Stringam v. Myers

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Stringam v. Myers , Case No. 20000179-CA , Filed April 12, 2001 IN THE UTAH COURT OF APPEALS


Jeannie Stringam,
Appellee and Cross-appellant,


Morris Myers, Erin M. Stovall
aka Erin M. Bisner Stovall,
and John Patrick Stovall,
Appellant and Cross-appellee.

(Not For Official Publication)

Case No. 20000179-CA

April 12, 2001 2001 UT App 116 -----

Fourth District, Provo Department
The Honorable Guy R. Burningham

Morris Myers, Midvale, Appellant Pro Se
"Trey" A.R. Dayes, III, and C. Val Morley, Pleasant Grove, for Appellee


Before Judges Greenwood, Jackson, and Davis.

JACKSON, Associate Presiding Judge:

Morris Myers (Myers), raises several issues on appeal from the trial court's final judgment and addendum to final judgment and order denying his post-trial motions. "It is well established that a reviewing court will not address arguments that are not adequately briefed." State v. Thomas, 961 P.2d 299, 304 (Utah 1998). Further, Rule 24 of the Utah Rules of Appellate Procedure provides that the argument in an appellant's brief "shall contain the contentions and reasons of the appellant with respect to the issues presented, . . . with citations to the authorities, statutes, and parts of the record relied on." Utah R. App. P. 24(a)(9). Myers "fails to cite relevant legal authority or provide any meaningful analysis regarding" any of his issues. State v. Shepherd, 1999 UT App 305,¶27, 989 P.2d 503. The requirements of Rule 24 accord with our long-held position that this court "'is not simply a depository in which the appealing party may dump the burden of argument and research.'" Thomas, 961 P.2d at 305 (quoting State v. Bishop, 753 P.2d 439, 450 (Utah 1988)). Thus, we decline to address any of Myers's arguments.

We now turn to the issues Stringam raises in her cross-appeal. First, Stringam challenges the trial court's ruling that set the balloon payment at $109,100.00. Stringam argues that under Utah Code Ann. § 78-27-3 (1996), Myers should be bound to Stringam's first offer of $104,211.74. Section 78-27-3 states: The person to whom a tender is made must, at the time, specify any objection he may have to the money, instrument or property, or he is deemed to have waived it; and, if the objection is to the amount of money, the terms of the instrument or the amount or kind of property, he must specify the amounts, terms or kind which he requires, or be precluded from objection afterwards. Utah Code Ann. § 78-27-3 (1996) (emphasis added).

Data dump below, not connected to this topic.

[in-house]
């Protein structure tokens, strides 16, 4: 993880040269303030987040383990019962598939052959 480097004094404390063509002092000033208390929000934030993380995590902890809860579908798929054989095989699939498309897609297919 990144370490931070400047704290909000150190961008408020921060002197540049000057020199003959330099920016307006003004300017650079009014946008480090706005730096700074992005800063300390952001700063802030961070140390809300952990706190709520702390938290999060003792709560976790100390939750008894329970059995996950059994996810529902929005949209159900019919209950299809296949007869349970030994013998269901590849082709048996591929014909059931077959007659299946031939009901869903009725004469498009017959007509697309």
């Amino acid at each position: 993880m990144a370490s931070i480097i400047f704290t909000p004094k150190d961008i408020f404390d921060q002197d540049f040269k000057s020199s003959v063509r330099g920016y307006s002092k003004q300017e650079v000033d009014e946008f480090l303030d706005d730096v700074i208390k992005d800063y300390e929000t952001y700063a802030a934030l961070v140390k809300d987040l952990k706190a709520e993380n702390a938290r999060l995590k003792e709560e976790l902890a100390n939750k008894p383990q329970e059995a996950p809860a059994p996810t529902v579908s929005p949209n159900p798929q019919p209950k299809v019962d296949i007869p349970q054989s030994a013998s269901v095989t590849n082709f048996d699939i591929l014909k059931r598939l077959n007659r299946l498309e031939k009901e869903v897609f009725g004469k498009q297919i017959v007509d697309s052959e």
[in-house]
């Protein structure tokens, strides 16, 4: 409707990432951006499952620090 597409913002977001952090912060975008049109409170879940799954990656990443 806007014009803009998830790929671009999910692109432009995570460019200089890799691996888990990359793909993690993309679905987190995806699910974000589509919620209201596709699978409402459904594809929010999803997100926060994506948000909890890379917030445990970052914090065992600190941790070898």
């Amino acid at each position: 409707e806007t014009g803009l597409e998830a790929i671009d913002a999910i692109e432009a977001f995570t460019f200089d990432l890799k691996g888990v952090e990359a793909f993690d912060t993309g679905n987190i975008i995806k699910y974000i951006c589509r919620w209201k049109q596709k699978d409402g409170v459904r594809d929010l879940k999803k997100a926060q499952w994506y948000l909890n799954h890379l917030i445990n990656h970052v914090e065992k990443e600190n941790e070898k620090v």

Stringam contends that, because Myers failed to specify an alternate amount for the balloon payment when presented with Stringam's first offer of $104,211.74, Myers is precluded from objecting to it, and should now be bound to that amount.

The trial court, in the addendum to its memorandum decision, applied section 78-27-3, stating: [T]he Court finds that Mr. Myers is precluded from objecting to the propriety of the tender because he failed to specify the amount necessary to make tender sufficient.